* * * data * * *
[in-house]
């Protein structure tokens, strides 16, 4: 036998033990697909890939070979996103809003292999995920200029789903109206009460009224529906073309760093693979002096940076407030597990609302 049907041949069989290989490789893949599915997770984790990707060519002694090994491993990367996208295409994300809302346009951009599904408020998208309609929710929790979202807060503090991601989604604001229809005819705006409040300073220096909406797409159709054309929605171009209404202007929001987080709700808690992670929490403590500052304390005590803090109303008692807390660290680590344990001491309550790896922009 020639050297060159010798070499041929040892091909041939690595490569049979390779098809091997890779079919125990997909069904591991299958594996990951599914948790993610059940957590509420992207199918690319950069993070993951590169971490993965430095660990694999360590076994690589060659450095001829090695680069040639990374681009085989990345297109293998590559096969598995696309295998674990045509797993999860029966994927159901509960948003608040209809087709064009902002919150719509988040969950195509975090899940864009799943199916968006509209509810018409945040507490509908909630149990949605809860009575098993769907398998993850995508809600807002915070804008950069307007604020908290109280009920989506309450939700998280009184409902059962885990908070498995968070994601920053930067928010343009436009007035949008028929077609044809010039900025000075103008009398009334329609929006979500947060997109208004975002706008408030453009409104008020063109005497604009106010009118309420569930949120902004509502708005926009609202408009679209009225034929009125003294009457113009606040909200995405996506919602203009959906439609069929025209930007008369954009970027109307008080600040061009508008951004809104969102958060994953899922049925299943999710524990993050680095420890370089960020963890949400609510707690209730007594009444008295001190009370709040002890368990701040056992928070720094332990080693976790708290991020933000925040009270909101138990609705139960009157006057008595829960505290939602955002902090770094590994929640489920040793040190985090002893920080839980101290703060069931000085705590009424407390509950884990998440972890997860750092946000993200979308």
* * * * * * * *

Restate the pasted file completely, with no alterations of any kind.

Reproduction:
[in-house]
């Protein structure tokens, strides 16, 4: 036998033990697909890939070979996103809003292999995920200029789903109206009460009224529906073309760093693979002096940076407030597990609302 049907041949069989290989490789893949599915997770984790990707060519002694090994491993990367996208295409994300809302346009951009599904408020998208309609929710929790979202807060503090991601989604604001229809005819705006409040300073220096909406797409159709054309929605171009209404202007929001987080709700808690992670929490403590500052304390005590803090109303008692807390660290680590344990001491309550790896922009 020639050297060159010798070499041929040892091909041939690595490569049979390779098809091997890779079919125990997909069904591991299958594996990951599914948790993610059940957590509420992207199918690319950069993070993951590169971490993965430095660990694999360590076994690589060659450095001829090695680069040639990374681009085989990345297109293998590559096969598995696309295998674990045509797993999860029966994927159901509960948003608040209809087709064009902002919150719509988040969950195509975090899940864009799943199916968006509209509810018409945040507490509908909630149990949605809860009575098993769907398998993850995508809600807002915070804008950069307007604020908290109280009920989506309450939700998280009184409902059962885990908070498995968070994601920053930067928010343009436009007035949008028929077609044809010039900025000075103008009398009334329609929006979500947060997109208004975002706008408030453009409104008020063109005497604009106010009118309420569930949120902004509502708005926009609202408009679209009225034929009125003294009457113009606040909200995405996506919602203009959906439609069929025209930007008369954009970027109307008080600040061009508008951004809104969102958060994953899922049925299943999710524990993050680095420890370089960020963890949400609510707690209730007594009444008295001190009370709040002890368990701040056992928070720094332990080693976790708290991020933000925040009270909101138990609705139960009157006057008595829960505290939602955002902090770094590994929640489920040793040190985090002893920080839980101290703060069931000085705590009424407390509950884990998440972890997860750092946000993200979308």